I believe Danielle’s point in relationship to “following big brands” was really about seeing how they are adapting to Facebook’s changing landscape. As you know, business owners don’t have the time or resources to read every marketing blog or keep up with every shift in the EdgeRank algorithm or update to a Facebook feature. But I think by following bigger brands and keeping track of the “type” of content they are sharing (links, images, text-only, etc) then they can get a good idea of what type of posts are getting the most reach or engagement.

      But I think you’re right: businesses cannot and should not mimic big brands when developing content and definitely should not put all their marketing eggs in one basket.

  2. Reblogged this on WHITFIELD CONSULTING and commented:
    I think people should be more careful how they advise in social media. Here is a post to which I responded and the author was spot on in his reply and I appreciate his taking the time to consider my response.
    I am reblogging this because there is a lot of confusion – and a lot of rumors – in regard to Facebook changes and these matters are addressed here. While we should never expect that Facebook do its fans’ bidding since it is a free tool. Frankly, they owe us nothing. HOwever, to ensure their success, it is amazing to me they are seemingly indifferent to the discontent that is being so publicly spread.

    If you are a small business or non-profit, don’t mimic big business strategy, but there are elements of their tactics you can learn from to be sure.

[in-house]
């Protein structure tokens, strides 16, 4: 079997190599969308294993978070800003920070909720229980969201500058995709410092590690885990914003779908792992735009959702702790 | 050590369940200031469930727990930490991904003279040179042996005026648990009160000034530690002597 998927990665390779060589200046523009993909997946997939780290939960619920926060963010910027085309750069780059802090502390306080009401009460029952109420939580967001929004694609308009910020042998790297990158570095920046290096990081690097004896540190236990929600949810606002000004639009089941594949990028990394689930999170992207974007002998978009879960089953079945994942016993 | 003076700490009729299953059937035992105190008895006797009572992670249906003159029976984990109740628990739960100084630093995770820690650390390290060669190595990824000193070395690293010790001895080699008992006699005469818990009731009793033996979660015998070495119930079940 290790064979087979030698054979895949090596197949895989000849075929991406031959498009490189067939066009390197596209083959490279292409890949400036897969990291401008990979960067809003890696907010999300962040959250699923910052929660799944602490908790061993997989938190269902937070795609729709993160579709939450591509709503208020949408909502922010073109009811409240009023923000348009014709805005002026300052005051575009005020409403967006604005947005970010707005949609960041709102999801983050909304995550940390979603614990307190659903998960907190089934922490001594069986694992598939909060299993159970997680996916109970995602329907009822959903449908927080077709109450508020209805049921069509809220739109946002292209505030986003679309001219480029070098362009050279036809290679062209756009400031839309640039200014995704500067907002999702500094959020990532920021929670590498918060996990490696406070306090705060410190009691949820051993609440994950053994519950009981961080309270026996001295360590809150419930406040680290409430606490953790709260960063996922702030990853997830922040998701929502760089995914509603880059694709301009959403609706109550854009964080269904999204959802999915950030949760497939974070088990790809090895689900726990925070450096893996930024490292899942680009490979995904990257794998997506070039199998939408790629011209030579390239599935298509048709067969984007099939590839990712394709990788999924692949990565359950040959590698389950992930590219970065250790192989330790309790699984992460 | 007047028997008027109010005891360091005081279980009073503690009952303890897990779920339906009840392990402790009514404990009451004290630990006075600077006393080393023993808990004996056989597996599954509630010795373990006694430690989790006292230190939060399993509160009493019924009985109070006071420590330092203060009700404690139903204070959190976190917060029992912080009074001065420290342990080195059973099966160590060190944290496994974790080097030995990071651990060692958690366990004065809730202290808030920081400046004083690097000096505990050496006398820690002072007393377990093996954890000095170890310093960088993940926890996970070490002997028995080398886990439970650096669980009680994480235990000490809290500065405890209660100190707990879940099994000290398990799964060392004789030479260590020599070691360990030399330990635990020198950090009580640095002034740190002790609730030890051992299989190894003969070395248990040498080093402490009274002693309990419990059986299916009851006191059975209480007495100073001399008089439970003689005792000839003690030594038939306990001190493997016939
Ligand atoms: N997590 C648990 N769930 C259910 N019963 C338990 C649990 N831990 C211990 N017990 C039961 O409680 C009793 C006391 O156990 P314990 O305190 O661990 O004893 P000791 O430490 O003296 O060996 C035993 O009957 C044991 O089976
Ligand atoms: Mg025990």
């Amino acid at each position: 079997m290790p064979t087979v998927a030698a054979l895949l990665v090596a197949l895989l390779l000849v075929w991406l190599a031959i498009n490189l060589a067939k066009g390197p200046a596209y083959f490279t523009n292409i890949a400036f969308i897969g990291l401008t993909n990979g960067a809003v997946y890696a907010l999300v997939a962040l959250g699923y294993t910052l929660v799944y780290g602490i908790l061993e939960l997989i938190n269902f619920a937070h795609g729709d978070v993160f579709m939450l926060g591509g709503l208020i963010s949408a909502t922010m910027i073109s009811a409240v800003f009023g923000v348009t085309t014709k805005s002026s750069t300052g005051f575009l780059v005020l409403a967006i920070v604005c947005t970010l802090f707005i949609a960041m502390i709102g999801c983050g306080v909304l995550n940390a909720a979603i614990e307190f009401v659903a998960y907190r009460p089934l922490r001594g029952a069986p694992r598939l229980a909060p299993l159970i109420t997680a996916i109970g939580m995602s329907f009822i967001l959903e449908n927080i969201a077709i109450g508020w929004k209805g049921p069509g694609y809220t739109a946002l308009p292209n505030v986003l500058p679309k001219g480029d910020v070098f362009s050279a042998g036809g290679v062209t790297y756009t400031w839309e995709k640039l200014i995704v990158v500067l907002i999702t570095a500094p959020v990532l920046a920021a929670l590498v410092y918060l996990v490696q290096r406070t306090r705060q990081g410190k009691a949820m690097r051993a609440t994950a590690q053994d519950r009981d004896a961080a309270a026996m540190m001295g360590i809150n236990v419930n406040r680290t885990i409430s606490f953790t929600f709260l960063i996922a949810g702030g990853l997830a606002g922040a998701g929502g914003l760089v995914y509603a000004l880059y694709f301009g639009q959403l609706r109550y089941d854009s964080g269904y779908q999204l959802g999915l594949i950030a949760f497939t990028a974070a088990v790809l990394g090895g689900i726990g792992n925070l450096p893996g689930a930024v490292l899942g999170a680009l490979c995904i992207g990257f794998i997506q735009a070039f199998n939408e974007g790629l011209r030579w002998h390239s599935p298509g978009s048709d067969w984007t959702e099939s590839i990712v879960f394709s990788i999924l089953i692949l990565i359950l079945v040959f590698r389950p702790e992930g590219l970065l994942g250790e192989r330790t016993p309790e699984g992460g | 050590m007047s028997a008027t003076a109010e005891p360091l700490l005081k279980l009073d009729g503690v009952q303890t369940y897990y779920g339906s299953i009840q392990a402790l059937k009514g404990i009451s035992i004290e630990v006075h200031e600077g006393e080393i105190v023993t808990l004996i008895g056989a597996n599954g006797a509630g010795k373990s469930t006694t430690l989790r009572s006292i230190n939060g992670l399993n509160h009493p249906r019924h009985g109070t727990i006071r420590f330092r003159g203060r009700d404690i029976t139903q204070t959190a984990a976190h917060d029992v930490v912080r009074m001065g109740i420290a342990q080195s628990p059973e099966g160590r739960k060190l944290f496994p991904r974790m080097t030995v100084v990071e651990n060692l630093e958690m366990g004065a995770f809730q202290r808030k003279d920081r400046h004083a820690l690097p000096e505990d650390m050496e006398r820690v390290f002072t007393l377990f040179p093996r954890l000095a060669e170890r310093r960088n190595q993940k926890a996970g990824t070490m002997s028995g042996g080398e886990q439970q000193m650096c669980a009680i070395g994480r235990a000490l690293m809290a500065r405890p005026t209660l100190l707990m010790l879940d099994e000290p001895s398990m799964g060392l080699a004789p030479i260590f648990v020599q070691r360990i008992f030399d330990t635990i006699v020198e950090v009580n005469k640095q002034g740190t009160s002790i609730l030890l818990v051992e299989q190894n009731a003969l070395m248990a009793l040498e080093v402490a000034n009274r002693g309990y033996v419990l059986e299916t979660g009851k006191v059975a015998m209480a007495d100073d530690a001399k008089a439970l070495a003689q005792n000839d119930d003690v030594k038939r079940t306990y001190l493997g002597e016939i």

3. This has been a very enlightening post! I am a non-profit, one person company with VERY little financial backing (my own) that provides newsletters for the bereaved, emergency responders, and the public in general. They are exceptional publications with over 1,200 subscribers in a little over a year’s time.

    During the last 1.5 years, I have worked hard to develop my business place on Facebook and other social media platforms. Constant Contact has been a great help with the information you continually provide to educate me about the trends, the hype, and the best practices to make my business presence a success.

    With that said, I have seen a MAJOR decline of “LIKES” on my Facebook page and subscribers to my newsletters in the last several months. It is very disheartening. I have tried Social Campaigns and have spent what little funds I have for Facebook Ads. In the past, $20 of ad space on Facebook would have generated 10-12 or more new subscribers in a day or two. Now…. 1, maybe 2 in several days. I try to tweak the ad to entice more Likes and subscribers, but to no avail.

    I know that I am not the only person who feels this way. Many of us wear many hats in our business and have limited time to spend figuring out what to do on Facebook and how to change what we are doing to promote our cause.

    Thank you again for giving us what I call the nit and grit of the “problem”. My takeaway from this article is: 1) I am not alone in this frustration; 2) pay more attention to my Insights (I am NOT a statistical friendly person, but I will be now!); and 3) check out Fortune 500 company pages, including CC to see what is working for them.

    Keep up the great job!
    Peggy Sweeney
    Journeys Through Grief Newsletters

  4. After a quick look at my insights, I have discovered that a clients graphic focused posts (pictures of classic cars) inspire more “engaged users” and “talking about this”than my text ones do ( by a significant margin ).

    Perhaps they are pushing more text as a result of needing to control the outrageous bandwidth issues they are currently facing. In my observation, what has changed is page load time and people abandoning the site more.